This disparity amounts to a teacher pay gap, said economist Sylvia Allegretto, who co-authored the EPI report. Although college students are increasingly graduating with large amounts of student debt, the wage gap makes it even harder for teachers who take out loans to pay for their education. 

Allegretto fears this set of circumstances, along with broader budget cuts, is  dissuading prospective teachers from entering the field.

"Can we still attract the best and brightest?” Allegreto said in an interview. “Those teachers we really need to educate our children and future workforce? We’d like this to be an upstanding profession that people want to go into. Making that choice has become more difficult.”

Allegreto wasn’t surprised that three of the states with recent teacher strikes—Arizona, Colorado and North Carolina— also had the widest pay gaps in the country. Teachers there earned 63 to 65 cents for every dollar paid to other college graduates in 2015, according to EPI.

Kellyanne Brown, a high school government teacher, was one of about 20,000 teachers who participated in Arizona's statewide teacher walkouts at the end of April.

Brown has held second jobs in guest services at a movie theater and as a restaurant hostess. She said the odd hours affected her teaching.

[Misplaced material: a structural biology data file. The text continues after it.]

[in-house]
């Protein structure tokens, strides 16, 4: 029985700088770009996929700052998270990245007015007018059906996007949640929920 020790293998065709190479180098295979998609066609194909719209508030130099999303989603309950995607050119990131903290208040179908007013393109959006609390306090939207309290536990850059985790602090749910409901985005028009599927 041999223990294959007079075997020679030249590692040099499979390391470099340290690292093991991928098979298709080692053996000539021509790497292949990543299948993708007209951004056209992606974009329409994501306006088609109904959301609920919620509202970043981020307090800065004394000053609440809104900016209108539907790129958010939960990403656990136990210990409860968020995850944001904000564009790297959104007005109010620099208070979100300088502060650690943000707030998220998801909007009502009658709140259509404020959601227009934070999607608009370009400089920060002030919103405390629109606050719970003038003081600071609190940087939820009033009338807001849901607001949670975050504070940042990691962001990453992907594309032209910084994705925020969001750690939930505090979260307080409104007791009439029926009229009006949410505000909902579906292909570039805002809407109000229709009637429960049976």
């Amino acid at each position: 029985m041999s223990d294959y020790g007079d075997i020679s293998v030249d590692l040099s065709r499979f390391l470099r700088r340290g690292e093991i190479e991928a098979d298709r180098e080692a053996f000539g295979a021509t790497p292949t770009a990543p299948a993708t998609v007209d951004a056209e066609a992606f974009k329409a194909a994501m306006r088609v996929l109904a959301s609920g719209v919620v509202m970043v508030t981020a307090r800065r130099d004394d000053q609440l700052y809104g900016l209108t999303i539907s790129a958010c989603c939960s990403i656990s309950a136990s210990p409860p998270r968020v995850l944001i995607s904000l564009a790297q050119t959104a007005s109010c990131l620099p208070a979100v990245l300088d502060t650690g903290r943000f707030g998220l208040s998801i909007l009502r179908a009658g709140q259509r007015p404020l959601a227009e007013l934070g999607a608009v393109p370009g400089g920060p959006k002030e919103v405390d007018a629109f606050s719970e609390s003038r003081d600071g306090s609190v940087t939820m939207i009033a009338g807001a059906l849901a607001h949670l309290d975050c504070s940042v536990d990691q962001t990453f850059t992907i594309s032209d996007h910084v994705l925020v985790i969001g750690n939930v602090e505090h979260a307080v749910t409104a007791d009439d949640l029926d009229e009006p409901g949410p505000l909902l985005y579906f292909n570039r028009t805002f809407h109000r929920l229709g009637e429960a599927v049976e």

“I would put off grading and lesson planning,” Brown said in a statement. “My prep is 7th hour and a lot of the times I would sleep at my desk cause I was so tired."

Brown wants people to know that teachers "aren't asking to get rich." 

“We just want enough so we don't have to have second jobs or sell plasma in order to pay for basic bills," she said.

Elizabeth Lyon, a teacher for over 35 years, is at the top of her pay scale. She moonlights as a massage therapist after school and on weekends. The extra work pays her rent, but not much else.

"We make it through the month, but we’re pretty tapped out by the end of it," Lyon said. 

Williams has also struggled to make ends meet every month, even with the extra income. She had to request forbearance, halting payments on her student loans. Sometimes she puts the grocery bill on a credit card. She wishes she could spend more time with her daughter.

“Going into teaching I knew that teachers don’t make the most money,” Williams said. “I also understand we have a pension and benefits. But I didn’t think it would be a struggle like this.”

Photo Credit: Ross D. Franklin/AP Photo, File photo
This story uses functionality that may not work in our app. Click here to open the story in your web browser.]]>